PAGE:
Understanding a greener approach to construction with new Part L, F and O building regulations
In June of this year, the construction industry’s 12-month ‘grace period’ for completing work under existing building regulations came to an end. This marked the beginning of a new era for businesses in the industry as they are now required to adhere to a set of rules designed to achieve government zero carbon targets.
These regulations, known as The Future Homes and Building Standard, encompass a wide range of requirements. They include new targets for carbon emissions, with new homes mandated to produce at least 31% less carbon and non-domestic new builds aiming for a reduction of at least 27%.
The standards also introduce minimum efficiency requirements, such as new U-values, and a new metric called Primary Energy to measure a building’s heating efficiency and energy consumption.
The implications of these regulations for the construction industry are significant. The goal of reaching net zero by 2050 impacts not only construction firms but also all businesses associated with the industry, including architects, solicitors, training providers, local authorities, and planning consultants, among others.
Constructing Excellence South West (CESW), as a cross-sector and cross-supply chain organisation, takes climate change and the industry’s response to it seriously. It has a dedicated Climate Crisis theme group that promotes sharing, influencing, and networking to address these challenges. While the news of updated building regulations has spread widely, CESW’s objective as an organisation is to support its members in navigating this complex legislation. Part L, F, and O are key introductions within these regulations.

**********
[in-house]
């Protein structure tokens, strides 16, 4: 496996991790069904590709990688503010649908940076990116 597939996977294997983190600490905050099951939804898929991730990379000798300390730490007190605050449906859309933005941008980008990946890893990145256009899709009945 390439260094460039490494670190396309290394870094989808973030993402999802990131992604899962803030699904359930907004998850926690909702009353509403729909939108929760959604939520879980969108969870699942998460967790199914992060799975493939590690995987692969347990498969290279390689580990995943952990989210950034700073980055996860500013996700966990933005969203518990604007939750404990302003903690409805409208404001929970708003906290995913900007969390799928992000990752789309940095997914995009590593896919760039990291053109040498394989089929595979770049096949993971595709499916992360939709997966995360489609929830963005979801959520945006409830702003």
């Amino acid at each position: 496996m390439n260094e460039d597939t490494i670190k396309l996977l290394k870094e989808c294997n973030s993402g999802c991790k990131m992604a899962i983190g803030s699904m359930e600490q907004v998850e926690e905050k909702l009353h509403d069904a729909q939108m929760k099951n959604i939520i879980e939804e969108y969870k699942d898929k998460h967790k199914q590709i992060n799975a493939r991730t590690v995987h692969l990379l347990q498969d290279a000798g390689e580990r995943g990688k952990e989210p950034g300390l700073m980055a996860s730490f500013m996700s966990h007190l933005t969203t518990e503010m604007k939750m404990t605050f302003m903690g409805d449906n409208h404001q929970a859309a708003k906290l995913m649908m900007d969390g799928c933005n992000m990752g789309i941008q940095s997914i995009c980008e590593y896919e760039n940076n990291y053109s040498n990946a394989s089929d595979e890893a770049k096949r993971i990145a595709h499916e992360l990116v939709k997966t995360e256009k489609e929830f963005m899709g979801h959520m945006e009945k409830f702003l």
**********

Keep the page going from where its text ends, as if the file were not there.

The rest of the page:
Introducing Part L, F and O
Part F focuses on building fabrics, particularly ventilation, airtightness, and the elimination of thermal bridging. It includes a new requirement that any building improvements, extensions, or renovations must not worsen ventilation compared to the pre-existing condition. The amendment also recommends fitting trickle vents in replacement windows unless alternative ventilation is provided.
Part L involves stricter regulations for ‘U-values,’ which measure the effectiveness of insulation materials like windows and doors. U-values for walls and replacement thermal elements need to be improved from 0.28W/m2K to 0.18W/m2K. Minimum U-values for doors, windows, and roof windows have also increased from 1.6 W/m2K to 1.4 W/m2K. Fire doors can meet the previous
standard of 1.8 W/m2K U-value. Additionally, new restrictions require that no more than 25% of an extension’s floor area consists of glazing (windows, roof windows, rooflights).
Part O aims to safeguard the health and well-being of building occupants by reducing high indoor temperatures. While this primarily applies to new buildings, traditional, refurbished, and listed properties are generally exempt. However, it does introduce glazing limitations for new-build homes, care homes, schools, and student accommodation to minimise solar heat gain. It also enforces new requirements for cross-ventilation.
Kevin Harris, CEO at CESW, emphasises the importance of these regulations in the fight against climate change, he said: “CESW is committed to driving the change agenda in construction across the South West and supporting members in implementing the new rules.
“The organisation’s Climate Crisis theme group has been preparing for the potential impact of these changes on the construction industry in the region and will continue to facilitate knowledge sharing and best practice examples.”